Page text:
It must have been a major disruption for all concerned to make the move from Edge Hill in Liverpool to the new Ormskirk Campus during the early 1930s. The move meant the College had more space to expand. However, in 1939 Edge Hill was to experience another major move. This time it was due to the outbreak of the Second World War.
Around that time national resources were assessed and in some cases changes made to their purpose and role. During the Second World War Edge Hill College was moved to share the site of Bingley College. The large new site and main building at Ormskirk was requisitioned for use as a military hospital.
Tragically, the original Durning Road premises of Edge Hill College when it was located in Liverpool were destroyed in a German bombing raid on 28 November 1940, killing 166 people – the worst single incident in the Liverpool Blitz in terms of loss of life.
The disruption of the move was recorded in the College Magazine of 1940 in an article from the Principal. She notes that the circumstances ‘call for all the courage and endurance of every one of us.’ She goes on to say that the College was a ‘community with ideals [and]… The kindness of individual members to one another is well known and in the hard days to come a sense of unity will be strengthened in this way.’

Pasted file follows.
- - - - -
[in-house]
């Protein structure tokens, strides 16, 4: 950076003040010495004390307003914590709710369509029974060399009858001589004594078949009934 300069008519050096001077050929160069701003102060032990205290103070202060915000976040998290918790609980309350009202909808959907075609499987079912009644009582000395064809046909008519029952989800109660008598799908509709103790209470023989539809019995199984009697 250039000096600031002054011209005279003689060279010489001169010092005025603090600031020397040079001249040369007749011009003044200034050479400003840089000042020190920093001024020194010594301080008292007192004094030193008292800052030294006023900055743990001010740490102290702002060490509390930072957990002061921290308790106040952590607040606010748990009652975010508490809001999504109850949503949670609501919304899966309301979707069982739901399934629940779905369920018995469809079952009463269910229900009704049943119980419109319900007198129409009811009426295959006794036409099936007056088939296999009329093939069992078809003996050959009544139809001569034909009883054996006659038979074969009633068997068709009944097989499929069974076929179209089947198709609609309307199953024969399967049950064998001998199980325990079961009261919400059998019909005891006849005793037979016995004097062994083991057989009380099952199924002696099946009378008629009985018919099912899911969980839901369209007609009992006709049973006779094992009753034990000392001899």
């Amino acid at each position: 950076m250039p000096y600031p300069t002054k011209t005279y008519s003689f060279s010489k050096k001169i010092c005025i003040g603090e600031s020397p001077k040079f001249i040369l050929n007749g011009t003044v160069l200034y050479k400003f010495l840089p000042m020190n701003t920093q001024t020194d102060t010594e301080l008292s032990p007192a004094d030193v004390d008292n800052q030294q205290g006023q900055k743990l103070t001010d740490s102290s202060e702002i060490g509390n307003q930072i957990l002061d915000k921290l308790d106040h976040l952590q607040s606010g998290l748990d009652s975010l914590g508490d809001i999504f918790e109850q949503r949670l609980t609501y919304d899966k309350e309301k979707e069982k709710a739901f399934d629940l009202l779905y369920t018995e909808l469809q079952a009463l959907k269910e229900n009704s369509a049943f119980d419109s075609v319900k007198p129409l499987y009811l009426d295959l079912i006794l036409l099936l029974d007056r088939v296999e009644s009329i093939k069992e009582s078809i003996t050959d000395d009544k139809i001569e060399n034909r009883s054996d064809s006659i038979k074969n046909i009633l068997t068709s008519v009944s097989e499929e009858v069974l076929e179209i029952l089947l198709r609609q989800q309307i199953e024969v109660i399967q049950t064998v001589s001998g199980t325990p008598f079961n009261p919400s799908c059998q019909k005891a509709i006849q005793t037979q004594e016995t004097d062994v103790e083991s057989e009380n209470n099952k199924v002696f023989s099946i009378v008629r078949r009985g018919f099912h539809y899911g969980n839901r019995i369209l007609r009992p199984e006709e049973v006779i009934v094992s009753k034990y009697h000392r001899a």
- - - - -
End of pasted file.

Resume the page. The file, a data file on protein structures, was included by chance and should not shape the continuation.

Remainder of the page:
She gives further details of the practicalities:
How would you feel if your school, college or workplace was forced to move in this way? Or alternatively, if you were caught up in a bombing such as the one at Durning road. You could write a short story or poem on this and submit it to our Think Creative Archive competition.